Posts Tagged Reviews
Underwater begins with a somber contemplation of living several miles below sea level. Kristen Stuart, in her usual worn, uninterested — bordering on haughty — gaze discusses how time can be deceiving; you can never be sure if something is real or a dream. Within a couple of minutes, noises filter throughout the locker room where Stuart’s character, Norah, is getting dressed for her shift. She forgoes putting on shoes to investigate only to come face-to-face with an unexpected leak. From then on, the movie becomes a full-steam ahead disaster flick without ever returning to the idea of dreams versus reality.Read Full Review
Well, the decade is coming to a close, and with it come the end of two major eras in cinema history. Though Disney has no plans to end the Marvel Cinematic Universe or the Star Wars saga anytime soon, 2019 brought an end to what’s been dubbed “The Skywalker Saga” as well as bringing 22 interconnected comic book movies to a loving crescendo.
Including these spectacular milestones, I once again saw 125 movies in the cineplex this year, 64 of which scored an A- or higher. The movies listed as part of my best and worst lists do not include any films that premiered on a streaming service, and are only based on those movies I saw between January 1 and December 31, 2019. Now without further adieu, here are my picks for the top ten best and top five worst movies of 2019.Read Full List
Murder mysteries have been a staple in storytelling for as long as storytelling has been in existence (or at least it seems). Why? Humans are a curious lot, so pretending to be a master sleuth for a couple of hours as we attempt to figure out what happened before the big reveal can be quite an exhilarating experience. When it’s done correctly, the pieces are placed perfectly throughout as to throw us off the scent, even when the clues are right their in clear daylight. When done poorly, you don’t have to be an eagle-eyed viewer to know who did it ten minutes into the story. Rian Johnson’s new film, Knives Out, slips somewhere in the middle — although the big reveal feels a bit anticlimactic, the ride getting there sure is a blast.Read Full Review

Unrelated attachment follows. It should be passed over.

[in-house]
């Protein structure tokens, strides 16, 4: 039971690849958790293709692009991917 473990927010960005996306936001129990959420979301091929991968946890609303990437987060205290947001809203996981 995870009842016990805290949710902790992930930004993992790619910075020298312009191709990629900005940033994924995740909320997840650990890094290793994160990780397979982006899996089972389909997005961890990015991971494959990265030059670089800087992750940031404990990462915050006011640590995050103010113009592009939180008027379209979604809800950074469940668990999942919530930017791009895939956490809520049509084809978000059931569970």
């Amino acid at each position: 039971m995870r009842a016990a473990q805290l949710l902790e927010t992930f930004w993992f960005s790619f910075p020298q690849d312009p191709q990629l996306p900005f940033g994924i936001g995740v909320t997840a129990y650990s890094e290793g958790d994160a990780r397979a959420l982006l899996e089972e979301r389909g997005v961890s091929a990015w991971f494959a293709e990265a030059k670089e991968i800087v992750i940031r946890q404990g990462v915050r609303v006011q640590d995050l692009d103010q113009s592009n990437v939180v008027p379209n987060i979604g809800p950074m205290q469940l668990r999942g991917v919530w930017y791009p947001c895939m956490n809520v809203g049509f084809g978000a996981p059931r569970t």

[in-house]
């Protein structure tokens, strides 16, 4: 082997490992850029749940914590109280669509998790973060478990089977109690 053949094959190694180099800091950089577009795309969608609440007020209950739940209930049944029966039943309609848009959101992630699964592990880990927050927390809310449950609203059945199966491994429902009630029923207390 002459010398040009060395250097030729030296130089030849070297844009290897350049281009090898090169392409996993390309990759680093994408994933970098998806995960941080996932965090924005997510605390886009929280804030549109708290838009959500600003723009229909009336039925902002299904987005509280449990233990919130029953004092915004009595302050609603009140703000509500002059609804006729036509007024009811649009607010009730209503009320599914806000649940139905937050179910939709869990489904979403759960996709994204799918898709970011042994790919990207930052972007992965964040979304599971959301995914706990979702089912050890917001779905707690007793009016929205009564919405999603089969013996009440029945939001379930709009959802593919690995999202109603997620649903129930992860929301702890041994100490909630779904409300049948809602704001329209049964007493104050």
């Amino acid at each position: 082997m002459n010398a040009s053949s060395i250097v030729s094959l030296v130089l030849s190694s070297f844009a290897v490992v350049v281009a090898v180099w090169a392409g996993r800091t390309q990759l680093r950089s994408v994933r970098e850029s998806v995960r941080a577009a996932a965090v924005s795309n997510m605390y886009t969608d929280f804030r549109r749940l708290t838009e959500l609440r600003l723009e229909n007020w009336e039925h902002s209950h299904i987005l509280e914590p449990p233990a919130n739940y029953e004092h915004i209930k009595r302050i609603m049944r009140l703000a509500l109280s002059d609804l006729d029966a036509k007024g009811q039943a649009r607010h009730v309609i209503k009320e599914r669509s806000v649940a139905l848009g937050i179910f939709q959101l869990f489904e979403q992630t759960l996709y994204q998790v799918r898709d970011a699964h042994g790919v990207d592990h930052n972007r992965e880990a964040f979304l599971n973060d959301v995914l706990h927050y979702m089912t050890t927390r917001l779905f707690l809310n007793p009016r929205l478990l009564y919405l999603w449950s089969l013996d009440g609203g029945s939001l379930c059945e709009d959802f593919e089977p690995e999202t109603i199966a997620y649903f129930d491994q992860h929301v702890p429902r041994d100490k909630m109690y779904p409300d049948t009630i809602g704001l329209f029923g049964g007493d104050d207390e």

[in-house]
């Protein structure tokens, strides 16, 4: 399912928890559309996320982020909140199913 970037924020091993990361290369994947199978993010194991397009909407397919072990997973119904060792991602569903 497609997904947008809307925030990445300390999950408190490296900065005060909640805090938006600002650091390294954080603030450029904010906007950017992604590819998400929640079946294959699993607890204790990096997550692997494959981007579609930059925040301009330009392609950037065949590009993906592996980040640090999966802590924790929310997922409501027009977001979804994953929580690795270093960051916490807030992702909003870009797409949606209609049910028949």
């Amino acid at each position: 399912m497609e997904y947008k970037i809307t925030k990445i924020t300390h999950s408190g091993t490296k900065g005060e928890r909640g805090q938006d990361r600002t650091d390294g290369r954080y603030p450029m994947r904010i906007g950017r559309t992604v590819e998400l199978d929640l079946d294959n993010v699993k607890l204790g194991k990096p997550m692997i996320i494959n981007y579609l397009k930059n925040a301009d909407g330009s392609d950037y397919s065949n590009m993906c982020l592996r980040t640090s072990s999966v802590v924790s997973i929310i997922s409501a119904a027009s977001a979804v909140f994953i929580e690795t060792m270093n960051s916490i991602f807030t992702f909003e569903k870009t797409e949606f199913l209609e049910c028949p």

Back in 2013, Frozen became a cultural phenomenon that led to a series of short films that didn’t quite live up to the majesty of the full-length feature. To put all of it into perspective, Disney was sued for one of the shorts that mirrored another animators story, and another was ridiculed for its length; apparently twenty-one minutes of Olaf (voiced by Josh Gad) running around doing stupid things is too much when your kids are anticipating the day of the dead. As a lesson to be learned from the disaster known as Minions, side characters like Olaf are so much better when they aren’t the focus of your movie. So it was nice to enjoy a return to Arendelle with Frozen 2, a film that doesn’t surpass its big sister in quality, but stays on par with with the magic we all expect from the franchise.Read Full Review
I like me a good brainless rom-com every now and again, and with Emma Thompson both writing and co-starring, Last Christmas was poised to be an enjoyable couple of hours. Thompson has written some very good movies in the past and has the ability to raise what could be subpar material to a new level with just her mere presence. However, with Christmas, something got lost in translation.Read Full Review
If you’ve been reading my blog since the beginning, you may have read my review of Maleficent way way back in 2014. In that review, I was very critical of the film in many aspects, including the watered-down — or non-existent — relationship between Maleficent (Angelina Jolie) and Aurora (Elle Fanning) that was supposed to be the crux of the plot, as well as the lack of character development to make the whole idea behind telling the story of Sleeping Beauty from Maleficent’s perspective. The film was okay, and there was a lot to like, it just felt flat and uneven because it wasn’t executed to its full potential.